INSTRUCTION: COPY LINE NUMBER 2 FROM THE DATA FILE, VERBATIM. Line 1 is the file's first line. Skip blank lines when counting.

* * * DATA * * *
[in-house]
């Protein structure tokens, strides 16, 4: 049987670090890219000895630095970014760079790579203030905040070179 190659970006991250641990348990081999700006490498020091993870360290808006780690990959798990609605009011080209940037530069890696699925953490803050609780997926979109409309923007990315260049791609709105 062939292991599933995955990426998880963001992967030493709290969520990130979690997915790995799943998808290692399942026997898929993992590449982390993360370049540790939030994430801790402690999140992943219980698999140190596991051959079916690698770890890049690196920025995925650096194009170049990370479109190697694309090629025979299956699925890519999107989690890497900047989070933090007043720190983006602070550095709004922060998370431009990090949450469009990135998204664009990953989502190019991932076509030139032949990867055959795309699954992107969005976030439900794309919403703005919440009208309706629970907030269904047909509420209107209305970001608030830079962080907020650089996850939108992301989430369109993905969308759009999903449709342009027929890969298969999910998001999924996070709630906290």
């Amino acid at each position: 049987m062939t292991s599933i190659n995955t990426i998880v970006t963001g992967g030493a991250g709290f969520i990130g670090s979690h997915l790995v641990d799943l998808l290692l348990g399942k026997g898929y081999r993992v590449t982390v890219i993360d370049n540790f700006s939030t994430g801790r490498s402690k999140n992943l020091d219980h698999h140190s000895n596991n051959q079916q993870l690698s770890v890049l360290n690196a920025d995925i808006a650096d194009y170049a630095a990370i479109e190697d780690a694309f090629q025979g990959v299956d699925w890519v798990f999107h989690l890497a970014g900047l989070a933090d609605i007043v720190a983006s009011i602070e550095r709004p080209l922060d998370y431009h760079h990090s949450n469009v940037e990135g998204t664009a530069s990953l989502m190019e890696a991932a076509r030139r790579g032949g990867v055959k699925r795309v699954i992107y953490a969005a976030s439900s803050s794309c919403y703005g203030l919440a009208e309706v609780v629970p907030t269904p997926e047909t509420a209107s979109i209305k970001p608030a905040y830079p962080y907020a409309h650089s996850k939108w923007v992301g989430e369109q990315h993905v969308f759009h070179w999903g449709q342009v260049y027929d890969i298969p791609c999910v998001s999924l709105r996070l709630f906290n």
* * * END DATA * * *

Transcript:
């Protein structure tokens, strides 16, 4: 049987670090890219000895630095970014760079790579203030905040070179 190659970006991250641990348990081999700006490498020091993870360290808006780690990959798990609605009011080209940037530069890696699925953490803050609780997926979109409309923007990315260049791609709105 062939292991599933995955990426998880963001992967030493709290969520990130979690997915790995799943998808290692399942026997898929993992590449982390993360370049540790939030994430801790402690999140992943219980698999140190596991051959079916690698770890890049690196920025995925650096194009170049990370479109190697694309090629025979299956699925890519999107989690890497900047989070933090007043720190983006602070550095709004922060998370431009990090949450469009990135998204664009990953989502190019991932076509030139032949990867055959795309699954992107969005976030439900794309919403703005919440009208309706629970907030269904047909509420209107209305970001608030830079962080907020650089996850939108992301989430369109993905969308759009999903449709342009027929890969298969999910998001999924996070709630906290």